Julie Sarama
Julie Sarama Focus: STEM & Early Childhood Education
Janice Anderson
Janice Anderson Focus: Science
Lisa Wadors Focus: Technology & Inclusion
Christine CunninghamFocus: Engineering
Cristina Guarrella
Christina Guarrella combines her experience as a three-year-old kindergarten teacher with pre-service teacher education and research on early childhood science at the Melbourne Graduate School of Education. She strives to make the link between research and practice accessible for all educators and is a co-author of the Northern Territory Preschool STEM Games. Cristina’s doctoral research investigates teachers’ enactment of science games in metropolitan and regional early childhood settings, with a specific focus on teachers’ assessment practices, attitudes and beliefs and classroom quality. Her ongoing research interests include early childhood and primary STEM education, the role of social media in teacher professional learning, and measuring the impact of STEM interventions on children’s learning outcomes. Cristina holds a Bachelor of Science, Master of Business (HRM) and Master of Teaching (Early Years).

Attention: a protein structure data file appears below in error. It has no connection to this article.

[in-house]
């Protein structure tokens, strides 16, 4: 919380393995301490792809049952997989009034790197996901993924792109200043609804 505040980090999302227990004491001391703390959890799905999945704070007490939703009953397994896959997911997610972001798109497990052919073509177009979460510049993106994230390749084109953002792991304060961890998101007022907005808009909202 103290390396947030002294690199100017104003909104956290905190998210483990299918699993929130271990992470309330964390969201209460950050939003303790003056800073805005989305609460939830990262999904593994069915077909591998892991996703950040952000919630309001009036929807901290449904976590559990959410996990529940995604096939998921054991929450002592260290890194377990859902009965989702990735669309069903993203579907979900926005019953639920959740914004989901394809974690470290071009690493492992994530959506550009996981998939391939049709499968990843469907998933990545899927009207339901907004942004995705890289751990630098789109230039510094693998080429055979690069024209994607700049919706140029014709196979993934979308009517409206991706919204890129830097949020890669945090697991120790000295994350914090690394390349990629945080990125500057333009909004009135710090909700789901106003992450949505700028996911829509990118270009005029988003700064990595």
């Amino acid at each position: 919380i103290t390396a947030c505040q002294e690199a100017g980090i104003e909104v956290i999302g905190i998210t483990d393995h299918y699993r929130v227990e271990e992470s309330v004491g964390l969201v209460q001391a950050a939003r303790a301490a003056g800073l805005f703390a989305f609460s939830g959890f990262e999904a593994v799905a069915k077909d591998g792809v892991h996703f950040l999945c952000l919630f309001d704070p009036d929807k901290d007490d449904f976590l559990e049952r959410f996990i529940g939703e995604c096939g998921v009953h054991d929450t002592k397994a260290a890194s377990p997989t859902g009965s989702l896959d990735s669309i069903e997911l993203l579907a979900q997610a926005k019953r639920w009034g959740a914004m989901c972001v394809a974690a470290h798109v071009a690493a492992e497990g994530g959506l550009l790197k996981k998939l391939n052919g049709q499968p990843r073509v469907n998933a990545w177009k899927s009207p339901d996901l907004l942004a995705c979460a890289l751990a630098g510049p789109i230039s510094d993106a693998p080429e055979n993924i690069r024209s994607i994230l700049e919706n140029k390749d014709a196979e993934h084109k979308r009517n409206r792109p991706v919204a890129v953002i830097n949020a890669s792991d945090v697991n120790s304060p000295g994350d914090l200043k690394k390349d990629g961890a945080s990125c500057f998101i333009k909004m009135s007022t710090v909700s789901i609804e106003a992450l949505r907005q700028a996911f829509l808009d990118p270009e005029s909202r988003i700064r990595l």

Gurupriya Ramanathan
Currently a doctoral candidate in the Ed.D Curriculum and Instruction program at Boise State University, Gurupriya's work and research interests revolve around high quality preschool STEM practices and opportunities for inclusion. She received her Masters degree in Early Childhood Special Education from Syracuse University and worked as a preschool teacher in an inclusive preschool program. Prior to that, she worked as a special education teacher for young children with developmental disabilities in India. As a Research Assistant at Boise State, she assists in research projects assessing teacher and parent perceptions and beliefs on early STEM education, and developing teacher supports for the implementation of early STEM education.